From matches to mixed use
Barber Yard project hopes to create a self-contained village on Diamond site
In 1903, the Diamond Match Co. bought a large parcel of farmland just south of Chico to build a match factory compound and an adjacent neighborhood to house its employees and their families. This company town was named Barber, after O. C. Barber, the president of Diamond Match.
It offered numerous amenities: tennis courts, a ball field, park areas and stores. It was, in effect, a self-contained village.
Now, 100 years later, plans are being developed to create another largely self-contained village on the 138 acres that formerly housed the Diamond plant, and a key goal is to incorporate the remaining Diamond buildings, which are historically valuable, into the project design.
About a year from now the developer, a limited partnership called Barber Land headed by Jeff Greening, expects to present the city with a formal proposal for an ambitious, visionary project called Barber Yard that will create a new, mixed-use neighborhood on what has long been the largest piece of close-in developable land in the city.
At a Dec. 2 open house held in a cavernous warehouse at the north end of the site, representatives of Barber Land, LLC unveiled the latest version of their plans before about 50 people, a number of them residents of the adjacent neighborhood.
At build-out, said Jim Stevens, a civil engineer with NorthStar Engineering, in Chico, the project will create just under 1,200 living units in a combination of single-family homes, town houses and apartments, and loft-style units. There will be a park-like town center anchored around a central square, called Barber Square, as well as a small “downtown” area with shops, restaurants, coffee houses and a small grocery store. And there will be a ball field and a soccer field as well as 2-mile-long greenbelt path around the perimeter of the project.
The idea, said Richard Casias, a Davis-based environmental scientist working on the project, is to create a neighborhood where residents don’t always have to get in their cars and go elsewhere to get the things—videos, a carton of milk, a cup of coffee—or enjoy the activities they desire.
In keeping with the historic nature of the site, plans call for a “neo-traditionalist” approach to street patterns and housing styles. Streets will be laid out in a grid pattern that lines up with the existing streets, and the single-family houses will be bungalows with garages in back, accessible through alleyways. Such designs make street fronts more attractive and encourage walking, Stevens said.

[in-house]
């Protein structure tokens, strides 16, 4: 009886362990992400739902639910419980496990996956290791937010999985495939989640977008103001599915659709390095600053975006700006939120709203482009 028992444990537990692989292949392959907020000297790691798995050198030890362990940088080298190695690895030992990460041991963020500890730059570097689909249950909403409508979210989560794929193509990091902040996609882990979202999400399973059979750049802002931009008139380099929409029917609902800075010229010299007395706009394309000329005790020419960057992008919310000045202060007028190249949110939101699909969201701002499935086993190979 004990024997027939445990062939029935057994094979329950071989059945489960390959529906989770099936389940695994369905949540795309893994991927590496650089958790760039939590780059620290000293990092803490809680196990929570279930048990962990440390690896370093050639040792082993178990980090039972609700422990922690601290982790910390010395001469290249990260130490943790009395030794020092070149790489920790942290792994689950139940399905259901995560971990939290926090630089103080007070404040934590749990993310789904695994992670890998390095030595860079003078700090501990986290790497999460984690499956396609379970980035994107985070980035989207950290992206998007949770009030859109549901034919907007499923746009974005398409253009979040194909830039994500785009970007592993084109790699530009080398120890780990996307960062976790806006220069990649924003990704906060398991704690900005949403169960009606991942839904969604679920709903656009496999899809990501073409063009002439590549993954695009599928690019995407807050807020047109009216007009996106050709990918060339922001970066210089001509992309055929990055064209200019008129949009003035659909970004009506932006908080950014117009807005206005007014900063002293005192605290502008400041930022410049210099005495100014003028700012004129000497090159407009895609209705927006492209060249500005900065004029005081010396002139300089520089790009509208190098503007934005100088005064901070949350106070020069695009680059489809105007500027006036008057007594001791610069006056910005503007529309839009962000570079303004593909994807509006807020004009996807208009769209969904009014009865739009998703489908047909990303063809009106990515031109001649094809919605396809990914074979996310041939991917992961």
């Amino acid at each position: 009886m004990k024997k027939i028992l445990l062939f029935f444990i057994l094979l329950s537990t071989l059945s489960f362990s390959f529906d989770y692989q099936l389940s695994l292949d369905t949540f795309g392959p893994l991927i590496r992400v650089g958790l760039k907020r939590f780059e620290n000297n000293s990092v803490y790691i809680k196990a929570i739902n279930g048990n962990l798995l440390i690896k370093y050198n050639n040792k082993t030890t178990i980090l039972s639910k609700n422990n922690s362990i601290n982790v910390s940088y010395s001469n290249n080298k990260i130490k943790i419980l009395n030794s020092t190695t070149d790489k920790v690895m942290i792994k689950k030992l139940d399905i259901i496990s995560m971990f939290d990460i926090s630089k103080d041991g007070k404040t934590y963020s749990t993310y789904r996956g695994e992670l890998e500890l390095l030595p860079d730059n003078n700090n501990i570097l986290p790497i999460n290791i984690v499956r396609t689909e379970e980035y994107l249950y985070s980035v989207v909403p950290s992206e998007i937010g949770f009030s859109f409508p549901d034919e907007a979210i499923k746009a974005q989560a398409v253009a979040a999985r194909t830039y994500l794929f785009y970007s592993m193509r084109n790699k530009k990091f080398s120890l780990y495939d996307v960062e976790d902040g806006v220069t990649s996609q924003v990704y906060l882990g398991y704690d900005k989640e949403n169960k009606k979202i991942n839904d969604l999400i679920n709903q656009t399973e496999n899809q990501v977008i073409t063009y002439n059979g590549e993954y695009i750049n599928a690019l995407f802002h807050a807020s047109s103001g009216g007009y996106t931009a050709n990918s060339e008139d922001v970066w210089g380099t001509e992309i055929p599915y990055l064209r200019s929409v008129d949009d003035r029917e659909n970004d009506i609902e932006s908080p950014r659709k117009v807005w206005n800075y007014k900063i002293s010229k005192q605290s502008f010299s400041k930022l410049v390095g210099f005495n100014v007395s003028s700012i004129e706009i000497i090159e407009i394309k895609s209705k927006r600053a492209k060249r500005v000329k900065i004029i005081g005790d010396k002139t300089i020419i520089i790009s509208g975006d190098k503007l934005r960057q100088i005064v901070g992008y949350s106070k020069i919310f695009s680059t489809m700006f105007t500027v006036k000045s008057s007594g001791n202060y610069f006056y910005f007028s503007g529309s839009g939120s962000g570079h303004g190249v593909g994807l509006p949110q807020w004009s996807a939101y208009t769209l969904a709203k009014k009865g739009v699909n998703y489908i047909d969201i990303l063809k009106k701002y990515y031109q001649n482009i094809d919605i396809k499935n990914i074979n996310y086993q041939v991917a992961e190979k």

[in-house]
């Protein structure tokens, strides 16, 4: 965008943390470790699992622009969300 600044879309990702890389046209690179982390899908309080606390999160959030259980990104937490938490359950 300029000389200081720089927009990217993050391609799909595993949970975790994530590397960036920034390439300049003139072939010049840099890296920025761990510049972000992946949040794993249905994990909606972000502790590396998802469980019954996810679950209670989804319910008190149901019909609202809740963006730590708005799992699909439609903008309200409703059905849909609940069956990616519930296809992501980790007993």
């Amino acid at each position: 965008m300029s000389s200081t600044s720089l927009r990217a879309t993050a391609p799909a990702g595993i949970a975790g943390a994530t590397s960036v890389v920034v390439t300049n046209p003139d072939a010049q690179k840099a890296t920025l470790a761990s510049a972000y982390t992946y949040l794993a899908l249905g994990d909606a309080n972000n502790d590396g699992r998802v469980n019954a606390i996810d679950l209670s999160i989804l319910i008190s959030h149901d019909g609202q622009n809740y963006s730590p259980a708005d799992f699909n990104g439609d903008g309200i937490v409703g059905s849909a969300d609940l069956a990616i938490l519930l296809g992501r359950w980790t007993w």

The townhouses and apartments in the central part of the project will front a pedestrian-friendly downtown core with shops and restaurants on the ground floor. The two- and three-story loft residences—like townhouses but with a more “unfinished, raw, industrial look,” said architect John Shreve—will be above the storefronts and also on the north side of the project.
Residents of the neighborhood generally seemed to like the project’s innovative design, but naturally they were worried about its impact, especially on neighborhood traffic.
Stevens acknowledged there’s simply no way around that impact, noting that about 2,700 people eventually would live at Barber Yard and an unknown number of others would come there to work or visit each day. The company has hired traffic experts to analyze expected traffic patterns and recommend the best mitigations possible, and those recommendations will be included in its final proposal.
In the meantime, Stevens went on, the plan disperses traffic along as many neighboring streets as possible by hooking up to Ivy, 16th, 18th, 20th and 22nd streets and Estes Road. And it’s fervently hoped—he said this several times—that the city will extend bus service to the neighborhood.
As an offset, he said, neighbors will benefit from increased property values and the presence of much-needed services in the area. As Casias put it, "Our vision is of people strolling over for dinner or coffee in the evening. We’d love that."